Siemens implements streamlined structure in U.S.

September 16, 1993

Siemens will carry out a radical restructuring of its U.S. operationsnext month. Structural changes will coincide with the hiring ofa new president for Siemens Medical Systems in Iselin, NJ, accordingto Werner Maly, group president of the worldwide

Siemens will carry out a radical restructuring of its U.S. operationsnext month. Structural changes will coincide with the hiring ofa new president for Siemens Medical Systems in Iselin, NJ, accordingto Werner Maly, group president of the worldwide medical companybased in Erlangen, Germany.

Robert V. Dumke, who headed up the industrial automation divisionof Siemens in the U.S., will take over as president of SMS, followingthe retirement of Robert J. MacKinnon, long-time head U.S. executive.

The operational changes, first revealed earlier this year (SCAN4/7/93), bring all of Siemens' medical businesses directly underthe control of SMS, including Siemens Ultrasound, nuclear medicine/SiemensGammasonics, all other imaging modalities, patient monitoringand linear accelerators.

The ultrasound and nuclear medicine businesses will retaintheir worldwide product responsibilities. They will function withina type of matrix organization, serving directly under SMS butretaining ties to special committees of the medical board in Erlangen,Maly told SCAN.

Dumke will have an advantage in coming from outside medical,in that he has no predisposition to any of the various businessesnow gathered under the SMS roof.

An important factor in the new structure is its impact on thevendor's overall U.S. tax burden. The new centralized organizationshould save Siemens several million dollars in state taxes, Malysaid.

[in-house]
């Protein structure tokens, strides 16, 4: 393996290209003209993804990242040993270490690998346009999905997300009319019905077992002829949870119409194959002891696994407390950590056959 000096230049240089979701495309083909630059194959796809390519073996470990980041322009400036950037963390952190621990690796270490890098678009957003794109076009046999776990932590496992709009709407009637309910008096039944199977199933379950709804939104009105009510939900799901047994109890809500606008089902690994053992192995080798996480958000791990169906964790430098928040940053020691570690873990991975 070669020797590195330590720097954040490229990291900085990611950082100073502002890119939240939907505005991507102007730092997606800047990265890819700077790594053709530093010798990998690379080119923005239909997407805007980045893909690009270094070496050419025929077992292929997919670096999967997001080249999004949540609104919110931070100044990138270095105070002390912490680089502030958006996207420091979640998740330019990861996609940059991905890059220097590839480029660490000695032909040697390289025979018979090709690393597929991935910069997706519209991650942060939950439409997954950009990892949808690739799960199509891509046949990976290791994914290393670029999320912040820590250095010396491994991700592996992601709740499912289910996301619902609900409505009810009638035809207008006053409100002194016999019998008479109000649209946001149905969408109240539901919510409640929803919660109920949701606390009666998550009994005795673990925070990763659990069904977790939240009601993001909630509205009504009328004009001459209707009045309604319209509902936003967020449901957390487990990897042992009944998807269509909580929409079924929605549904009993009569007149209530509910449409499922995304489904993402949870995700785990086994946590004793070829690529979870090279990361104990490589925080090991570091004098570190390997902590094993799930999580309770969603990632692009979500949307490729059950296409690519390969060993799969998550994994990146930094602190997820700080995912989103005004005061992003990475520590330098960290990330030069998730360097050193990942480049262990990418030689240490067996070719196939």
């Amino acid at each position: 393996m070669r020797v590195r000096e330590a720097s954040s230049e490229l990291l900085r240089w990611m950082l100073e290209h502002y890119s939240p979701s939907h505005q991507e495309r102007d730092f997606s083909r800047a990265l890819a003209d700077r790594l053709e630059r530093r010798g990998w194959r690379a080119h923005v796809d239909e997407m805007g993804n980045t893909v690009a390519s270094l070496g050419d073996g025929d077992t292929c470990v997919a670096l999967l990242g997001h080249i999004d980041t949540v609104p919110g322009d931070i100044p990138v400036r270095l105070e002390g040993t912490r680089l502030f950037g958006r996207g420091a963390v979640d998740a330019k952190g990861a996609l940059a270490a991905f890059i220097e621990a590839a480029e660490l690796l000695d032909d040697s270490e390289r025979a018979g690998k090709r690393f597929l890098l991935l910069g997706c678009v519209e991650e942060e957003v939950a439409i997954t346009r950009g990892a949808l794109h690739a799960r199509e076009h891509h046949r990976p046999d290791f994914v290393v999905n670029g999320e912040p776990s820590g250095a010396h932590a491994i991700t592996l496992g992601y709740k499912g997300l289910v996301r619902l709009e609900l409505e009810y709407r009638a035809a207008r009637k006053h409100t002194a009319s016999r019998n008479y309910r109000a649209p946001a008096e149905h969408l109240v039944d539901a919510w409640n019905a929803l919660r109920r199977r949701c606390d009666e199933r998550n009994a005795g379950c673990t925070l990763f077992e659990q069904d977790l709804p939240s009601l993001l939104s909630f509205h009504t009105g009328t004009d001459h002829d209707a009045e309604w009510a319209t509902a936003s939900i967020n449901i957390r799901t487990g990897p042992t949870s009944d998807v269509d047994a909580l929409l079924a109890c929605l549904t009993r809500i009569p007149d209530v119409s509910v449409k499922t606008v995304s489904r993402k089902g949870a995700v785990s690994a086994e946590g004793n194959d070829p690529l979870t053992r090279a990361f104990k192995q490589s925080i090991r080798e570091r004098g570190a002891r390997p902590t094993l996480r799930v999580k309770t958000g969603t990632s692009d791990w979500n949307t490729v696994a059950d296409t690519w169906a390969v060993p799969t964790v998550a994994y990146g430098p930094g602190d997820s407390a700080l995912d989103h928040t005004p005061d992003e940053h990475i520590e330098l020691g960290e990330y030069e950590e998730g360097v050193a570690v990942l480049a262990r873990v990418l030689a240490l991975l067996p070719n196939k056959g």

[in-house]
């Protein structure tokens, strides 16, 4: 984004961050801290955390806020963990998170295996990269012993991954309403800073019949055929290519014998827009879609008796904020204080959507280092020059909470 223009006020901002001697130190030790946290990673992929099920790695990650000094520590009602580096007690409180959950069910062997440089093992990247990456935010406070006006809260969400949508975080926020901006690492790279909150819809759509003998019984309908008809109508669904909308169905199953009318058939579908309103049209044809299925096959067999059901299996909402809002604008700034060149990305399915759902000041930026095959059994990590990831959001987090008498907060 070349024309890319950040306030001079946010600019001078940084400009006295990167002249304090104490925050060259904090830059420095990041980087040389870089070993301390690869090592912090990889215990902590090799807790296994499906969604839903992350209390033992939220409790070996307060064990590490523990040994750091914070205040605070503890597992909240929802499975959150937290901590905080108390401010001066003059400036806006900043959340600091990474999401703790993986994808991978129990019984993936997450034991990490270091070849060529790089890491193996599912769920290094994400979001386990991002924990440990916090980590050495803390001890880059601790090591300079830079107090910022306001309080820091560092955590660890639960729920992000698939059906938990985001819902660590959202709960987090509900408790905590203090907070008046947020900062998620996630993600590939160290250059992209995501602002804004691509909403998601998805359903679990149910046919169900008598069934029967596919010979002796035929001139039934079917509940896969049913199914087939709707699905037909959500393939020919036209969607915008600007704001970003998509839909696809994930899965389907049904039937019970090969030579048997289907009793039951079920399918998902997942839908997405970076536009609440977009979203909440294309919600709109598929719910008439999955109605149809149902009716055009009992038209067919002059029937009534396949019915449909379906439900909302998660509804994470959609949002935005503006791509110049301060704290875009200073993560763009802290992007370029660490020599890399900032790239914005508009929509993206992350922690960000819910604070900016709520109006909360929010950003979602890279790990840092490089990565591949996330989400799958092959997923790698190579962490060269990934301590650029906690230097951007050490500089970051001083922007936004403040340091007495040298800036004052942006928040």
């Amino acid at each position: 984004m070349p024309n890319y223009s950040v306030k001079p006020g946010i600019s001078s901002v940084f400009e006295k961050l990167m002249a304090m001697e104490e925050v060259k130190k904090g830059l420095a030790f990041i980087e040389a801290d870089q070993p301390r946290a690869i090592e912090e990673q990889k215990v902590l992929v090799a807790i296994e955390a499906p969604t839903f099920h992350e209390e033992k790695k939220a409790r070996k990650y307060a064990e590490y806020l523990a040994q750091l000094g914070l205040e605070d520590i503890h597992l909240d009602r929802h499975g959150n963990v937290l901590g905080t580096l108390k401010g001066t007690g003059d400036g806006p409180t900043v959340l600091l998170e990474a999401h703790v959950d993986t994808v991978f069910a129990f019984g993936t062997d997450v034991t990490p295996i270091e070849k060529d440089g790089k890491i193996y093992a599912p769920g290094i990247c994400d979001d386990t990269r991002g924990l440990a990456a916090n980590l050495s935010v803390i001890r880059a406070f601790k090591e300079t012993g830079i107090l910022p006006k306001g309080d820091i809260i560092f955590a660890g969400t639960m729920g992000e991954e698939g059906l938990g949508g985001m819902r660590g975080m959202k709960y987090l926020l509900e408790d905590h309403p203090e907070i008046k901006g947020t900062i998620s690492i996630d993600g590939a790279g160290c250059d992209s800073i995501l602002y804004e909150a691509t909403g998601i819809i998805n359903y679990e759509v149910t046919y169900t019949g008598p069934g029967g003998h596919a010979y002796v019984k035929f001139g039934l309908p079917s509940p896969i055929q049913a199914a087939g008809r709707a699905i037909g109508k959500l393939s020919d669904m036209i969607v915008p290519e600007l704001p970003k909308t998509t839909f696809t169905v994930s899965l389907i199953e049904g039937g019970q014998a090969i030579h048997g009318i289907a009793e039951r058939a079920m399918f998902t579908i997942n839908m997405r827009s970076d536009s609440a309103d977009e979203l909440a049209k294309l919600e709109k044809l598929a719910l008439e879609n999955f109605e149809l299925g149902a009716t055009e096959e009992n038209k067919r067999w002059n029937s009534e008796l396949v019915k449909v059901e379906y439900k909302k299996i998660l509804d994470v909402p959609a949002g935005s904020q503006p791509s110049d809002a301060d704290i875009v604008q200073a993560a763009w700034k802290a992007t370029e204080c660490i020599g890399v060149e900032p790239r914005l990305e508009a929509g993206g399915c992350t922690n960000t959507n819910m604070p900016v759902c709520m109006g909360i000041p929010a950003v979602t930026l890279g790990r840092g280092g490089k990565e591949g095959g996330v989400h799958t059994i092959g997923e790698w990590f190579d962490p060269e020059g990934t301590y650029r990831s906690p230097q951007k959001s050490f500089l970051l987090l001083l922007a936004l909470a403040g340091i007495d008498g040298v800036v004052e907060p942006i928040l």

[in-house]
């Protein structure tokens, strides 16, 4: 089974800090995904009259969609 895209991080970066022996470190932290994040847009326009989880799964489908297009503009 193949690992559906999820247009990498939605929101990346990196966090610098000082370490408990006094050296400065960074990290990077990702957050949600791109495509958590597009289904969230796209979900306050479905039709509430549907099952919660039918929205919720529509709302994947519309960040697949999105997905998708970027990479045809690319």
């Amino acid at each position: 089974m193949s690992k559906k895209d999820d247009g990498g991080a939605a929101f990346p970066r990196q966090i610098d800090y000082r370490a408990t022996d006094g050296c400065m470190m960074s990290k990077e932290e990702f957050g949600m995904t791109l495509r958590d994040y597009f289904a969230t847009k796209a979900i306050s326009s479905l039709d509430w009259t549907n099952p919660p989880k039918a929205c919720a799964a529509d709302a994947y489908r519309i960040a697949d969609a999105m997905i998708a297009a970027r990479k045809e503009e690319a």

Also effective Oct. 1, SMS will consolidate a decentralizedstructure of 26 district profit centers into eight. The rest willremain staffed but will function as normal sales offices. Manyimaging vendors, including GE Medical Systems, have also strengthenedcentralized operations in order to maintain cost controls andoperational efficiencies in an increasingly competitive marketplace.

"In today's market, you need more steering and control--likeat GE," Maly said.

Siemens Medical is in the midst of a cost-reduction effortthat trimmed 900 positions last year and will eliminate 2000 morethis year and about the same number in 1994, Maly said. Some 400of the positions cut this year will be in the U.S.

The vendor is investing in new factories and developing newprocedures that will allow it to produce high-quality imagingequipment at a reduced price. More use will also be made of remoteservicing centers to reduce service overhead and improve performance,he said.

"We are spending about 65% of our research and development(funds) on ways to cut costs and bring out cost-optimized products,"Maly said.

Siemens is building a new CT factory that will provide forlean production methods already implemented in angiography equipmentmanufacturing, he said. Angiography production time has been cutby half.

The vendor focuses less on automation and more on developingbetter procedures to trim production and installation times, hesaid. For instance, testing--even for radiation--can be performedduring manufacturing, rather than taking additional time at theend of the process. A lead cage is dropped from the ceiling toperform angiography radiation testing during assembly. Systemsare also shipped whole to customers rather than disassembling,shipping and reassembling on site.

"We cut installation time from a worst case of six monthsto six weeks," Maly said. Following these production andsiting enhancements, however, the vendor now must make more painfulcuts in administration and overhead costs, he said.